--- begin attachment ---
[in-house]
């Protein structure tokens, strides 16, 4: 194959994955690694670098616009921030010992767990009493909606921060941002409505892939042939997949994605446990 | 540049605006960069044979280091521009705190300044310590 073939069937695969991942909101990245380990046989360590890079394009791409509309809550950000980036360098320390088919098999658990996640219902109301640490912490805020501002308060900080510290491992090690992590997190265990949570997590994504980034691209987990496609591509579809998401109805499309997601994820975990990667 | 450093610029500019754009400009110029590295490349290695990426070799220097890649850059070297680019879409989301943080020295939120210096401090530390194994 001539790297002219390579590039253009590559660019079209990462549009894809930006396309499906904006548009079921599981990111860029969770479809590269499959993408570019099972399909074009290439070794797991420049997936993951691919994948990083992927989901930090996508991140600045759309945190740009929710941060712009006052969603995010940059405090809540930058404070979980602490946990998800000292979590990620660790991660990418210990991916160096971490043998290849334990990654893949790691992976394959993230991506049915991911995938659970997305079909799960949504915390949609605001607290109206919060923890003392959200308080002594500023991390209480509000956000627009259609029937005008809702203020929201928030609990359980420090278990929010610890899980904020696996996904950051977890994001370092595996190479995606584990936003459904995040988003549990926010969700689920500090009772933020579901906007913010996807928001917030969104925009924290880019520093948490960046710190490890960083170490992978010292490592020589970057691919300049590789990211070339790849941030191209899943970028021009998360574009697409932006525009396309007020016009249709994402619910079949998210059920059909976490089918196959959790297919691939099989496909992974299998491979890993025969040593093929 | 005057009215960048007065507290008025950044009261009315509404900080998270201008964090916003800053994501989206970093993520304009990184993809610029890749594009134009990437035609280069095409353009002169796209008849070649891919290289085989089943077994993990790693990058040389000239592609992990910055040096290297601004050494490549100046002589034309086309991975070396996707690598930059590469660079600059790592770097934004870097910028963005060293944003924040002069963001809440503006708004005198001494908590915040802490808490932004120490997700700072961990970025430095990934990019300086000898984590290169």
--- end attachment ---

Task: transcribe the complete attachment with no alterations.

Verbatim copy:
[in-house]
């Protein structure tokens, strides 16, 4: 194959994955690694670098616009921030010992767990009493909606921060941002409505892939042939997949994605446990 | 540049605006960069044979280091521009705190300044310590 073939069937695969991942909101990245380990046989360590890079394009791409509309809550950000980036360098320390088919098999658990996640219902109301640490912490805020501002308060900080510290491992090690992590997190265990949570997590994504980034691209987990496609591509579809998401109805499309997601994820975990990667 | 450093610029500019754009400009110029590295490349290695990426070799220097890649850059070297680019879409989301943080020295939120210096401090530390194994 001539790297002219390579590039253009590559660019079209990462549009894809930006396309499906904006548009079921599981990111860029969770479809590269499959993408570019099972399909074009290439070794797991420049997936993951691919994948990083992927989901930090996508991140600045759309945190740009929710941060712009006052969603995010940059405090809540930058404070979980602490946990998800000292979590990620660790991660990418210990991916160096971490043998290849334990990654893949790691992976394959993230991506049915991911995938659970997305079909799960949504915390949609605001607290109206919060923890003392959200308080002594500023991390209480509000956000627009259609029937005008809702203020929201928030609990359980420090278990929010610890899980904020696996996904950051977890994001370092595996190479995606584990936003459904995040988003549990926010969700689920500090009772933020579901906007913010996807928001917030969104925009924290880019520093948490960046710190490890960083170490992978010292490592020589970057691919300049590789990211070339790849941030191209899943970028021009998360574009697409932006525009396309007020016009249709994402619910079949998210059920059909976490089918196959959790297919691939099989496909992974299998491979890993025969040593093929 | 005057009215960048007065507290008025950044009261009315509404900080998270201008964090916003800053994501989206970093993520304009990184993809610029890749594009134009990437035609280069095409353009002169796209008849070649891919290289085989089943077994993990790693990058040389000239592609992990910055040096290297601004050494490549100046002589034309086309991975070396996707690598930059590469660079600059790592770097934004870097910028963005060293944003924040002069963001809440503006708004005198001494908590915040802490808490932004120490997700700072961990970025430095990934990019300086000898984590290169």